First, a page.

their search. One interesting feature
developed was the fact that some of
the lands for school purposes were,
acquired through lottery schemes,
while others were snapped up at pub
lic auction sales
Boston. March 18 If those Brit
ish dragoons who sailed away lrom
Boston 137 years ago could return to
the BCenes of their riding exploit
tbc would probably recognize the
Old South meeting house as it has
, in rged todaj Iron beneath the drab
paint of nearly a century.
The historic edifice was built In
172'; of red brick, but for some rea
son, which does not appear on its
records, the outside walls were paint
ed in the spring of 1815.
The meeting house narrowly escap
ed destruction in the big fire of 1872
as well as a few years later when an
association was hurriedly formed to
Bars Its being supplanted by a busi
ness block.
Tb, in , . a which attended tho ef
forts of tho state in bringing out the
ancient features of the old state
house farther down Washington street
b washing ff tho paint prompted the
Old South association to follow, and
yesterday the last trace of paint sras
Washington March lg. Humorous
Incidents attend the siege of Wash
ington b) office seekers. While Sec
retary McAdoo was telegraphing to
Boston and New York to discover a
man whom h? ir. serionslv eoiislderinu'
for assistant secretary of the treas
ury to succeed James L 'urtls. In
charge of custom, half a hundred
supporters of as many applicants
waited in his office, although they hH
were i old that ihe selection was prac- ffH
tic-ally determined. HH
The same thing occurred In con- tiH
nection with the appointment of a JH
United Stat. treasurer. While the H1B
secretary was sending a dozen lele-
grams broadcast in search or John jfl
Burke, former governor of North Da- 19
kota. who was ultimately appointed, 'Jlfl
a hundred applicants were virtually IgH
beating on the walls of the treasury 'l(H
for admission. Burke was finally lo- rilfl
cated at Minneapolis, the announce- itH
ment of his selection made and the lid
armj of forlorn applicants turned ilH
away. flU
Blacks Hills Route
Tied Lp for Past Five
Norfolk, Neb.. March 18 Train T
service has not yet been complete- fjj
ly restored in northern Nebraska, as ji!
the result of last Thursday bliz- jfH
zard, which was the worst in 20 years. ij!
Not a train has been moved west of
Valentine, Neb., on the Black Hills sj j
route, in five days a l
A baby was born on a Northwest- f
ern train at Valentine, Neb. j
t Chadron a funeral party headed j
lrom Hot Springs. S. D . to Chicago j
has been held alnce Thursdav j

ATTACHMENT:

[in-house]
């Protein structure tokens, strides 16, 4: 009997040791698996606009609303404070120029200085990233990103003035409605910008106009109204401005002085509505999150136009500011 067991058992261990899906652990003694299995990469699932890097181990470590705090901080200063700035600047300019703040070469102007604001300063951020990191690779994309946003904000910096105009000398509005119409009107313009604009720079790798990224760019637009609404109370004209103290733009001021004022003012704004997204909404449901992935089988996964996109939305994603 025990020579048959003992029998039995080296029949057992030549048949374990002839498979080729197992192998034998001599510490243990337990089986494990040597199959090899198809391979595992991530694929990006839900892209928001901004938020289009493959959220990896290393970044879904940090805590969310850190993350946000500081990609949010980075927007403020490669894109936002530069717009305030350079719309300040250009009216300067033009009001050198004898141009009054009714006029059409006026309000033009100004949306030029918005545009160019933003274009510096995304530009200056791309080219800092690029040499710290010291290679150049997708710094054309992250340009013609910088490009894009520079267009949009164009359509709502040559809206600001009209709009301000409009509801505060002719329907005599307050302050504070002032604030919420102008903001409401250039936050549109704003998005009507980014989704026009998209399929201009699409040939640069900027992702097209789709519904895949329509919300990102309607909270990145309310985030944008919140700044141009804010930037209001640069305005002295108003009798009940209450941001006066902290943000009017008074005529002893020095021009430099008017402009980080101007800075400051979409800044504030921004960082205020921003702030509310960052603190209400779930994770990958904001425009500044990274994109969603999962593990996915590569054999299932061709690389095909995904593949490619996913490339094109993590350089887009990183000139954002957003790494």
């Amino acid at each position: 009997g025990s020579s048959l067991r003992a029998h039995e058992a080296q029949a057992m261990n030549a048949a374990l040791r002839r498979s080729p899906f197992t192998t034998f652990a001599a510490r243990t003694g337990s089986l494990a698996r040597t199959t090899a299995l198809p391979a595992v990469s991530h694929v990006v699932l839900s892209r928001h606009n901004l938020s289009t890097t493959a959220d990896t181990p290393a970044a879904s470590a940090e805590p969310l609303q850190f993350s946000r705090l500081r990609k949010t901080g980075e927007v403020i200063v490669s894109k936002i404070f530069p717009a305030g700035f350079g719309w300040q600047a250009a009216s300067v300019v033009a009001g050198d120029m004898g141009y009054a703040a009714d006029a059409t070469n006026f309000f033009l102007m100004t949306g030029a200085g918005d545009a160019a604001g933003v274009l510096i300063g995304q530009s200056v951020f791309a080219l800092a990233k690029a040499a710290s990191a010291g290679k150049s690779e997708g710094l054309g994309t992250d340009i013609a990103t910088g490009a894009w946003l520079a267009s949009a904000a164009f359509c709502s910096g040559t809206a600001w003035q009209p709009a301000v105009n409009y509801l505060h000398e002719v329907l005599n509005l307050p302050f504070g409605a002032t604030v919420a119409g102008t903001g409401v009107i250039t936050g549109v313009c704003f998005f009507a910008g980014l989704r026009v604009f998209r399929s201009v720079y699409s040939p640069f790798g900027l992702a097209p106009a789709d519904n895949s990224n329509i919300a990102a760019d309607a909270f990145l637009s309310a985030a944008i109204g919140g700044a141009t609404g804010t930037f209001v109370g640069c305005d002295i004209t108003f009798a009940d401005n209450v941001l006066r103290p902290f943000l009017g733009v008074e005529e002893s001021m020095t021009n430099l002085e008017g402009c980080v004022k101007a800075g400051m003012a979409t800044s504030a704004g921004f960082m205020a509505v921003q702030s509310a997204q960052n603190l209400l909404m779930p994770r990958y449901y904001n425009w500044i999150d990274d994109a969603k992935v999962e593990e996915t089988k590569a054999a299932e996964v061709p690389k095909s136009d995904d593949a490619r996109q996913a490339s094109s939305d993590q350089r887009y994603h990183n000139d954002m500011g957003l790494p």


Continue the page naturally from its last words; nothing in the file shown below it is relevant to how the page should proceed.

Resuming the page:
. -
General Aubert Or
dered to Help Protect
Nuevo Lareda Against
Monterey. Mex.. March 18. Gener- j
al Trucy Aubert today sent 200 gov- i '
erunient troops with artillery lo as-
sist in the protection of Nuevo La- Ij
redo on the Tinted States frontier. 1
azainst the attack of the Carranza 11
rebels Bj
Another column of government 9
troops has been sent from Monterey
to capture 80 rebels who have taken
possession hi San Nicolas Hidalgo, I
about five miles away. I
nA 1
Eighteen Persons In
jured, Three Fatally,
on "Twin City" Train j
Marshalltown. la . March 18 Eigh-
teen persons were injured, three of j 'H
them possibly fatally, when a north tl'l
hound passenger train on the Minn- H
eapolis & St. Louis railroad, known t
as the "Twin City" special, was de- H
railed six miles north of here early
The derailment took place at the H
approach of a culvert shortly after 2
o'clock. The engine passed over It 1 H
safely, but the combination baggage
and mail car and a chair car went in
to the ravine, now filled with water.
and caught fire, the baggage bar being
destroyed. H
Denver, Colo. March 18. Geor;" Bl
Davis, aged 10 years, is in the coun- jj H
ty hospital today with a bullet in tjiH
In-- right leg. as the result of au at- lfl
tempt to rcclase, three friends from I'l
the city jail with saws and nltro-gly- I'l
cerine. IIbh
Franklin Howard. Arthur Dean and III
John Rvan. his friends, were locked III
up some days ago. Dean Is awaiting lllfl
extradition to Salina. Kan., on a for- liffl
gery charge. Kifl
Davis called a! the city jail last igfl
night and was permitted to talk to I'gfl
them Police officials warned of au ItiV
attempted jail break saw Davis pasa llgfl
a bundle of saws to the prisoners I'H
and a small bottle to Howard. Ijifl
Davis then engaged the officer In lifl
eonversntion to distract their atten- Ijgfl
lion from the prisoners. Ilitfl
When the latter made a break, hnv- l,g)H
ing sawed the bars of their cell doors.
Policeman Qaren fired on Davis, who llg)H
leud the wav. bringing him down with I
a bullet in his leg. I
t'iiv detectives pounced on Howard. JJJJ
Dean and Ryan. Thereupon It was I BB
discovered that the small bottle Di ' WM
v Is had pas-sed lo Howard contained j PH
miflicienl explosive to wreck the i
jaiL j